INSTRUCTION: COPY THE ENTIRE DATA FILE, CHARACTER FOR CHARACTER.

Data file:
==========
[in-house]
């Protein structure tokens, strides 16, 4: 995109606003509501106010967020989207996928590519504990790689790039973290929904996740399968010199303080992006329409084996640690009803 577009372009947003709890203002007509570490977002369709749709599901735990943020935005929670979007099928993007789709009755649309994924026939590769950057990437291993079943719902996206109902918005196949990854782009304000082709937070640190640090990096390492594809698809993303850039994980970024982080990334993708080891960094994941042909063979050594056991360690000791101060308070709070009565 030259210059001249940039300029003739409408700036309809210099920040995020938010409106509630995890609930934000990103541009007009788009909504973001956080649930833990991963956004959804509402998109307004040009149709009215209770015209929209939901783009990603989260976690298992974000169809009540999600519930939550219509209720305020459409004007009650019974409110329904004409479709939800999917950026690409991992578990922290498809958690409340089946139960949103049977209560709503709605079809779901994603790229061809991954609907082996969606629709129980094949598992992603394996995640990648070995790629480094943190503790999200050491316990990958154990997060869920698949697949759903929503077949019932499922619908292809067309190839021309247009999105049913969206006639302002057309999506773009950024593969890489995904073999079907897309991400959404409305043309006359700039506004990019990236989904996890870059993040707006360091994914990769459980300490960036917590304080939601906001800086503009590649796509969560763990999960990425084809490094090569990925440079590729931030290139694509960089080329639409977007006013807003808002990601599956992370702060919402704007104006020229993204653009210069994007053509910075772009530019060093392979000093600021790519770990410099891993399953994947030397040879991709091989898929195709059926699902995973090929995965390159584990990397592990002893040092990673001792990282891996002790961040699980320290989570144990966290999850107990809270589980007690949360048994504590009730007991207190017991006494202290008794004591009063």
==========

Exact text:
[in-house]
């Protein structure tokens, strides 16, 4: 995109606003509501106010967020989207996928590519504990790689790039973290929904996740399968010199303080992006329409084996640690009803 577009372009947003709890203002007509570490977002369709749709599901735990943020935005929670979007099928993007789709009755649309994924026939590769950057990437291993079943719902996206109902918005196949990854782009304000082709937070640190640090990096390492594809698809993303850039994980970024982080990334993708080891960094994941042909063979050594056991360690000791101060308070709070009565 030259210059001249940039300029003739409408700036309809210099920040995020938010409106509630995890609930934000990103541009007009788009909504973001956080649930833990991963956004959804509402998109307004040009149709009215209770015209929209939901783009990603989260976690298992974000169809009540999600519930939550219509209720305020459409004007009650019974409110329904004409479709939800999917950026690409991992578990922290498809958690409340089946139960949103049977209560709503709605079809779901994603790229061809991954609907082996969606629709129980094949598992992603394996995640990648070995790629480094943190503790999200050491316990990958154990997060869920698949697949759903929503077949019932499922619908292809067309190839021309247009999105049913969206006639302002057309999506773009950024593969890489995904073999079907897309991400959404409305043309006359700039506004990019990236989904996890870059993040707006360091994914990769459980300490960036917590304080939601906001800086503009590649796509969560763990999960990425084809490094090569990925440079590729931030290139694509960089080329639409977007006013807003808002990601599956992370702060919402704007104006020229993204653009210069994007053509910075772009530019060093392979000093600021790519770990410099891993399953994947030397040879991709091989898929195709059926699902995973090929995965390159584990990397592990002893040092990673001792990282891996002790961040699980320290989570144990966290999850107990809270589980007690949360048994504590009730007991207190017991006494202290008794004591009063």